U.S. CDC says travelers should still wear masks on airplanes
WASHINGTON, May 3 (Reuters) - The U.S. Centers for Disease Control and Prevention (CDC) on Tuesday recommended travelers continue to wear masks in airplanes, trains and airports despite a judge's April 18 order declaring the 14-month-old transportation mask mandate unlawful.
The CDC said it based its recommendation on current COVID-19 conditions and spread as well as the protective value of masks.
The Justice Department last month filed notice it will appeal the ruling and it has until May 31 to do so. But the government has made no effort to seek immediate court action to reinstate the mandate.
The mask mandate had been due to expire on Tuesday just before midnight unless the CDC sought an extension of a Transportation Security Administration directive.
A CDC spokeswoman said, "As a result of a court order, the mask order is no longer in effect and is not being enforced."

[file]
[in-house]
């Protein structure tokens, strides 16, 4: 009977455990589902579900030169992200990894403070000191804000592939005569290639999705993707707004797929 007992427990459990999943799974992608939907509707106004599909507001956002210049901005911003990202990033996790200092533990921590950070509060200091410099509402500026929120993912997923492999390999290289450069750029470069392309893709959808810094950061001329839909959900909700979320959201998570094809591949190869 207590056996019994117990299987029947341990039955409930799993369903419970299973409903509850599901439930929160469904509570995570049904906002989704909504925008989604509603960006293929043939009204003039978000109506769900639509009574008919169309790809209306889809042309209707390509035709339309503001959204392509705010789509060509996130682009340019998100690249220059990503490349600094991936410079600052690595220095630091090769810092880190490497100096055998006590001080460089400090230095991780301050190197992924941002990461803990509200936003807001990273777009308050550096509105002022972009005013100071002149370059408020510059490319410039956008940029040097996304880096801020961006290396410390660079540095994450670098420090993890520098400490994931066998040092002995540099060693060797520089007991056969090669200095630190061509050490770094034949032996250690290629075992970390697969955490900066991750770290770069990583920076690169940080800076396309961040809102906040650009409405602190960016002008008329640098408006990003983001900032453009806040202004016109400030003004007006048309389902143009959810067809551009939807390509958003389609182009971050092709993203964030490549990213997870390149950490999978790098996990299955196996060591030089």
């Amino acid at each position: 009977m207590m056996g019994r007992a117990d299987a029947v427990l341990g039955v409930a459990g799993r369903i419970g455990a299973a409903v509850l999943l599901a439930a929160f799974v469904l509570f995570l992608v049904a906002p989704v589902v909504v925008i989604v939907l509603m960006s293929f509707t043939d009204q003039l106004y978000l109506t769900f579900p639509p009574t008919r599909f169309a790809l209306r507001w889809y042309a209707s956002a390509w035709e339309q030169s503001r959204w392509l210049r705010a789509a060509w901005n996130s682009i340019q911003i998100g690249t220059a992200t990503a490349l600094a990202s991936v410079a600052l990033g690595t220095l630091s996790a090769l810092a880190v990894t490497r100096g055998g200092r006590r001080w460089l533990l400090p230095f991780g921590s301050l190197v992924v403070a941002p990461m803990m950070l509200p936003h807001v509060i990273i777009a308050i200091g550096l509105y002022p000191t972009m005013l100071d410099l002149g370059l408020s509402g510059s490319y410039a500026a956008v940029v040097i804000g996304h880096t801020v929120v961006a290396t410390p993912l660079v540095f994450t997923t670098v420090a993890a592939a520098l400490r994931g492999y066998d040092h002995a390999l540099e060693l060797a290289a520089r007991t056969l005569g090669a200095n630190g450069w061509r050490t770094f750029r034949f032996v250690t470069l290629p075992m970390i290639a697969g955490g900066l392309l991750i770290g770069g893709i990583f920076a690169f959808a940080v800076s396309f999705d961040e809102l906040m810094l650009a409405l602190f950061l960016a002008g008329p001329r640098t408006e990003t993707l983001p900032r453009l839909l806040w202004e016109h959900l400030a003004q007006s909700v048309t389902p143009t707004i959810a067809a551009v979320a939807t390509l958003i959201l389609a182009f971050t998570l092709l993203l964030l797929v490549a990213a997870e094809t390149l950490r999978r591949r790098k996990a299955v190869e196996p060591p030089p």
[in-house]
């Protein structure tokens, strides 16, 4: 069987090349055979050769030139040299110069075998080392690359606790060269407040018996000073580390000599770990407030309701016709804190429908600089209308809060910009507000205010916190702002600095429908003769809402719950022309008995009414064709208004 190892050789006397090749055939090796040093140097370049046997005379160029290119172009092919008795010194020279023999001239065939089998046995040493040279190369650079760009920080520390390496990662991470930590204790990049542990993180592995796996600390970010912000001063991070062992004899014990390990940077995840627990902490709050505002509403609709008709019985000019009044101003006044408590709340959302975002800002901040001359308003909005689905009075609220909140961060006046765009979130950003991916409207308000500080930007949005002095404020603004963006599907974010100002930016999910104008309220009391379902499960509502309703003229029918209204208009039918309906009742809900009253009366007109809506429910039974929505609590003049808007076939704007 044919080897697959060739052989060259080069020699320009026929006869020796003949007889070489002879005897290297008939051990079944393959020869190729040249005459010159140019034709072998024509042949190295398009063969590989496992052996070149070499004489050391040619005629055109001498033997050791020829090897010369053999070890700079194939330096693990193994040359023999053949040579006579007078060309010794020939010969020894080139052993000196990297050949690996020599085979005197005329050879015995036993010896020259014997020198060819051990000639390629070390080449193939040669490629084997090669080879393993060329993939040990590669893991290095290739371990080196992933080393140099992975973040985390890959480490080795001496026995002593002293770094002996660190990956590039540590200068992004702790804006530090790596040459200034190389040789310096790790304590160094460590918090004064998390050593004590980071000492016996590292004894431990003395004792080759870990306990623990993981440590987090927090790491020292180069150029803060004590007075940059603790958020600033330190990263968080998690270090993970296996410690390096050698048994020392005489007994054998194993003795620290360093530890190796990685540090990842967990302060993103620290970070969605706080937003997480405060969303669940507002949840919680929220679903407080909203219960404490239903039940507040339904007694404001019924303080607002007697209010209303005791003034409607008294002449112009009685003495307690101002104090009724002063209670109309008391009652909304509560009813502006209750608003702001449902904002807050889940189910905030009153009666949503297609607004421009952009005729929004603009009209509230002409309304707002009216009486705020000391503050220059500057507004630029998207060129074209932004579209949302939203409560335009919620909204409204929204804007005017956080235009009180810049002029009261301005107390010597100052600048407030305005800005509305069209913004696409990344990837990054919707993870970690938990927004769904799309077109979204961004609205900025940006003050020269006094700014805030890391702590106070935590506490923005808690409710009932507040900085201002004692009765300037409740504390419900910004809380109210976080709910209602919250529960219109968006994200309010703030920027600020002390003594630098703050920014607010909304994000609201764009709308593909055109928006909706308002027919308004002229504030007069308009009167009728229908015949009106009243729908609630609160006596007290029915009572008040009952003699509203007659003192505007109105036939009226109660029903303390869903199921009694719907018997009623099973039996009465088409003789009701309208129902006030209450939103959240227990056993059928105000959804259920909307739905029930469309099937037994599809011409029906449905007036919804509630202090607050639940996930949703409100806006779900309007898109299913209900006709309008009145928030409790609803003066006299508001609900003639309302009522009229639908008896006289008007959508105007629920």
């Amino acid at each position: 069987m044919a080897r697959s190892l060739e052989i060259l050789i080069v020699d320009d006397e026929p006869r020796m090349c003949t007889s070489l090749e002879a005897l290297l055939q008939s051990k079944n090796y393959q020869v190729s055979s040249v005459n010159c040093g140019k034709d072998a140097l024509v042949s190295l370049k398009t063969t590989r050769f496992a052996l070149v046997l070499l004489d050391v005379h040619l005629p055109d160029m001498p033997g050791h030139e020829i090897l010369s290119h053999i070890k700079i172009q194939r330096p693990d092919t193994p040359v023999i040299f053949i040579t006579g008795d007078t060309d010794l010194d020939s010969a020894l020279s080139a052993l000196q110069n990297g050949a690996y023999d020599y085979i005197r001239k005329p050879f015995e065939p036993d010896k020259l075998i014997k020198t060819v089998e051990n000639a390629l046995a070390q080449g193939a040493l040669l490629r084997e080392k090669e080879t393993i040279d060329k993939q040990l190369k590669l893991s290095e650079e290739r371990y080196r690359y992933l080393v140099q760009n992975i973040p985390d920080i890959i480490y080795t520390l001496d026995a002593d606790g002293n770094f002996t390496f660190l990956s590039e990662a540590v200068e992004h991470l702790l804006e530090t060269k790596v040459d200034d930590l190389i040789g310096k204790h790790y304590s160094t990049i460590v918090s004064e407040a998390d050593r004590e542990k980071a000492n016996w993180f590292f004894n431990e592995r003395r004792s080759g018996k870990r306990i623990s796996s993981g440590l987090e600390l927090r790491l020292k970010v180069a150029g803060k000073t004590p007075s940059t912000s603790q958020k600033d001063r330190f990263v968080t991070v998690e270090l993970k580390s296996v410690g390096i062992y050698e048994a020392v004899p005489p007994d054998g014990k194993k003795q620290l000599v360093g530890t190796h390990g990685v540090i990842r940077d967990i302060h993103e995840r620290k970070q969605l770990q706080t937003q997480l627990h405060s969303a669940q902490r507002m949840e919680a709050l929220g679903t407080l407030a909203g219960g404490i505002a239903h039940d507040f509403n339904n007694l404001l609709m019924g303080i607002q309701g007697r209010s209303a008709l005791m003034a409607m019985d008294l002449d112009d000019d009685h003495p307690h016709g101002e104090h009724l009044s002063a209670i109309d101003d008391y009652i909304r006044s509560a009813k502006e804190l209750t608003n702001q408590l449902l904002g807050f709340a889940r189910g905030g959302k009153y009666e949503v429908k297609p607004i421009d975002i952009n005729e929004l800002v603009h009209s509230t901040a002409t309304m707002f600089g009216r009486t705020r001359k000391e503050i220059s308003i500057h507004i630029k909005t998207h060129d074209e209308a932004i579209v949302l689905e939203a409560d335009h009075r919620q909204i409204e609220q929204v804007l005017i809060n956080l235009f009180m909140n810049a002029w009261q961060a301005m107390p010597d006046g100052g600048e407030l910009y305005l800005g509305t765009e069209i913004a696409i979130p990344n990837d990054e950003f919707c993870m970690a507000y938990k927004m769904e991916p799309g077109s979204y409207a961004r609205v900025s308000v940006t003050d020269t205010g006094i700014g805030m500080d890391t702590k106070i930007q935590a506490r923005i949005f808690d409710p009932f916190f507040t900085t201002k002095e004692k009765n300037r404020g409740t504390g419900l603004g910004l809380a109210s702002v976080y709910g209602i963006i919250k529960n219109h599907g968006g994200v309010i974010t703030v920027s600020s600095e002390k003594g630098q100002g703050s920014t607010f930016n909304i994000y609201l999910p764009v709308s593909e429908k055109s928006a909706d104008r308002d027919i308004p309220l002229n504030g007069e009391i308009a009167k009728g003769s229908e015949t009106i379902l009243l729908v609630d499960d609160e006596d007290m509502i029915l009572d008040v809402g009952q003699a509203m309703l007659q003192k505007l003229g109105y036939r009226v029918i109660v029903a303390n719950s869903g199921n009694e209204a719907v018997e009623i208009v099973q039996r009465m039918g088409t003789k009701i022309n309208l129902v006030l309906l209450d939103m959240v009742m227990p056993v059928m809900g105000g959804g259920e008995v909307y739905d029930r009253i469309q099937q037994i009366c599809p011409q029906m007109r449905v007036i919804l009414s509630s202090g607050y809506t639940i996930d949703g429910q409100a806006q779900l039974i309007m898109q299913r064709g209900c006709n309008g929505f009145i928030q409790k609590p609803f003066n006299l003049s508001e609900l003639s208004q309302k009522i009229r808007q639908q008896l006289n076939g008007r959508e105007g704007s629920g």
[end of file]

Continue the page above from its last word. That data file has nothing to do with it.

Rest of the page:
At a Senate hearing Tuesday, Transportation Secretary Pete Buttigieg cast doubt on the idea that the administration wanted to reimpose the mask mandate.
"The appeal concerns whether the CDC has the authority to (require masks) in this pandemic or in any pandemic, which is completely distinct from whether a mask mandate ought to be applied any given day," Buttigieg said.
Buttigieg said he agreed that based on conditions on April 13 when the mandate was extended for 15 days that it should have been allowed to expire but said it was a CDC decision.
Hours after the April 18 ruling, the Biden administration said it would no longer enforce the mask mandate, which prompted airlines to let passengers end wearing masks mid-flight. Passengers report now that on some flights 10% or fewer air travelers are wearing masks.
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